By Jing Zeng and Janelle Williams, Dietetic Interns, Alberta Health Services
For many of us, the thought of planning school-day lunches doesn’t ignite the same feelings of excitement as getting back into the classroom or seeing the smiles of students on the first day of class. But with September quickly approaching, we’ve got some quick and easy tips—based on the ‘4 Ps’—to help you ease back into a healthy workday lunch routine.
So, what are the 4 Ps? Quite simply, the 4 Ps stand for Plan, Purchase, Prepare and Pack. When you’re consistent, the 4 Ps can help you stay fueled throughout your workday, remove uncertainty around meal planning and avoid defaulting to takeout for busy mid-week dinners.
- Plan: Set time aside to make a meal plan.
- Purchase: Use your grocery list and shop for healthy foods and ingredients.
- Prepare: Cook healthy meals that fuel your day.
- Pack: Bring your meals, snacks and drinks to work.
Planning can help you make healthy choices even during the busiest times in your week. Meal planning may seem intimidating at first. Try planning for 1─3 meals at a time, instead of deciding what to eat for an entire week at once. Making a little extra so you have leftovers can help save time and put a quick-and-easy meal on the table when you’re short on time and rushing to get the kids off to their music lesson or soccer practice.
Tips for meal planning:
- Look at the upcoming week’s activities. If you have scheduled activities or commitments after work, plan a slow cooker meal or plan to use leftovers. Evenings with fewer or no activities may be a great time to cook and prepare extra food for busier nights.
- Involve your family or others by asking for input for new recipes to try or old favourites to include.
- Use a calendar or your favourite app to select recipes to plan for meals.
Use your meal plan and make your shopping list based on what you need. Check your pantry, fridge, and freezer for foods you already have. Following a grocery list can help you save money and make it less tempting for last minute, less nutritious food items. Ordering groceries online (if this option is available where you live) may also help you save time and stick to your grocery list.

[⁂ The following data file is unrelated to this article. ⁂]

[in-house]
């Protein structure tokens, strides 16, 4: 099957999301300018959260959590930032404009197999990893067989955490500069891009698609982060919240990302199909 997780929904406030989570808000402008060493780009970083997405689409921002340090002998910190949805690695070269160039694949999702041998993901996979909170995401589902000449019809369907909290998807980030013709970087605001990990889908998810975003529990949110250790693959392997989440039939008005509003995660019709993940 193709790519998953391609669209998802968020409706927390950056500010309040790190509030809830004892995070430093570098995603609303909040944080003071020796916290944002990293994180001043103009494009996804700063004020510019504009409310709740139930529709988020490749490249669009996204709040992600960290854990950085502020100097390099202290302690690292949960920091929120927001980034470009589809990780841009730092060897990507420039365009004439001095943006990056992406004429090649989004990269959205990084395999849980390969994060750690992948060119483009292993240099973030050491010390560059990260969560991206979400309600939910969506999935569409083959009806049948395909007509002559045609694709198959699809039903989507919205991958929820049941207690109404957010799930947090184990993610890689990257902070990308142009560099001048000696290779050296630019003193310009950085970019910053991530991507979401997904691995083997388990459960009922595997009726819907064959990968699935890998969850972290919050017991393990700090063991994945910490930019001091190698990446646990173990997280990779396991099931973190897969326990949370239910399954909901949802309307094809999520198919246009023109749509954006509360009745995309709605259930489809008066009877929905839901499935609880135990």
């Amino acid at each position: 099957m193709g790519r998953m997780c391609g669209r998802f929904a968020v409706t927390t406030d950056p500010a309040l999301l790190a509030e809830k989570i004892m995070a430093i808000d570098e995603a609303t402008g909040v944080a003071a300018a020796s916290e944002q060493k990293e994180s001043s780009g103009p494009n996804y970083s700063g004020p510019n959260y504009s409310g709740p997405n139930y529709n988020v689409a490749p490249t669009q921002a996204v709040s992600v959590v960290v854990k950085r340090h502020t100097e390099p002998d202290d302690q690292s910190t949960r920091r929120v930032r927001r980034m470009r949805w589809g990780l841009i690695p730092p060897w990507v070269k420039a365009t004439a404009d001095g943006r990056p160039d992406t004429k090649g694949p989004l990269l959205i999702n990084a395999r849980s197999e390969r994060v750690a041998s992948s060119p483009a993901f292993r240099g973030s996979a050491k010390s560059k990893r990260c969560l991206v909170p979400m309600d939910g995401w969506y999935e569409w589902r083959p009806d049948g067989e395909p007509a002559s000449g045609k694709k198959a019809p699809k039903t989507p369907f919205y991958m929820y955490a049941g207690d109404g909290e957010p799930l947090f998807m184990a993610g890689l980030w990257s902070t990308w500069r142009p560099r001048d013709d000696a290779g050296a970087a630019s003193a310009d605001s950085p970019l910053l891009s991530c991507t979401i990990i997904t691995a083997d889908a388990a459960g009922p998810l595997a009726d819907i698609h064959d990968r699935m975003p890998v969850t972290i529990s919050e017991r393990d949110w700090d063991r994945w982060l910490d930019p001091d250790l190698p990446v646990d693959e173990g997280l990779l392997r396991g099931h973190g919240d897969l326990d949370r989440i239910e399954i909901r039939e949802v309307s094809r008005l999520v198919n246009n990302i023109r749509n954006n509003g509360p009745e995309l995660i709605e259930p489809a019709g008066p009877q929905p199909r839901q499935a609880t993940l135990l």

Here are some timesaving tips to help with meal prep:
- Prepare enough vegetables and fruit ahead of time to store in the fridge so that you can use them for several days.
- Tip: Vegetables without seeds (e.g. carrots, broccoli, celery, cauliflower) last longer after chopped. Store them in an airtight container with a little water on the bottom.
- Use leftover foods (such as poultry, beef, and fish) in sandwiches, wraps, or salads.
- Store leftovers in labelled single servings in the fridge or freezer to use later.
Here are some delicious and nutritious recipes to help you include a variety of vegetables and fruit, protein foods, and whole grains in your meals:
- Grab-and-go breakfasts and snacks
- Smoothie with frozen fruit and vegetables (e.g. banana, berries, spinach, milk or plain yogurt)
- Yogurt parfait with oats and fruit
- Hummus with veggies and whole grain crackers
- Meals for batch cooking
- More simple meal ideas
To make it easy to pack your food for the day, put your leftover supper in individual serving-sized containers right after you finish cooking. You can do the same for snacks too! For example, make on-the-go yogurt parfaits by stacking portions of yogurt with fruit in your fridge and portion out cereal for the topping.
Even if you plan, you may not pack enough food to fuel you on a long or busy day. Having some healthy choices available at work may help. Consider keeping some snacks at your desk:
- granola bars
- trail mix
- oatmeal packs
- rice cakes
- whole grain crackers
- air-popped popcorn
- single-serving canned tuna
- roasted chickpeas
- canned fruit in juice
- unsweetened applesauce
Water and hydration
Most adults need 9─12 cups (2.25─3 L) of fluids a day. Choose water, milk, or unsweetened fortified soy beverage as your drink of choice.
- Carrying a reusable bottle with you to sip water throughout the day
- Flavouring your water with fruit, cucumber, or herbs like mint
- Drinking unsweetened coffee or tea with milk and a sprinkle of cinnamon, nutmeg, or other spices
See the Choose Healthy Drinks handout for more information about drink choices.
Making change one meal at a time
If you would like to work towards new habits for healthy eating, making small changes are often the most successful. Visit Healthy Eating Starts Here or check out What’s For Lunch? for even more great tips for using the 4 P’s!
If you’re looking for support to make a healthy lifestyle change, speak with your family physician or call Health Link at 811 and ask to speak with a registered dietitian or registered nutritionist. You might also contact your Employee and Family Assistance Program to inquire about setting up a nutritional counselling session.
Janelle and Jing are completing dietetic internship placements with Alberta Health Services (AHS), Nutrition Services, and worked with AHS’ Population and Public Health Registered Dietitians in the child and youth area on this blog post. This team works to support healthy eating in communities across Alberta, and is passionate about health, cooking and finding simple ways to incorporate healthy eating into everyday life. Visit ahs.ca/nutrition for more info or to find a dietitian near you.
Co-blogger, Jing Zeng is in her final year at the a University of Alberta, completing a Bachelor of Science in Nutrition & Food Science with a dietetics specialization. She’s also an avid hiker and adventurous foodie with a taste for travel and tucking into incredible dishes from around the world. Um, can we come over to dinner at your house?!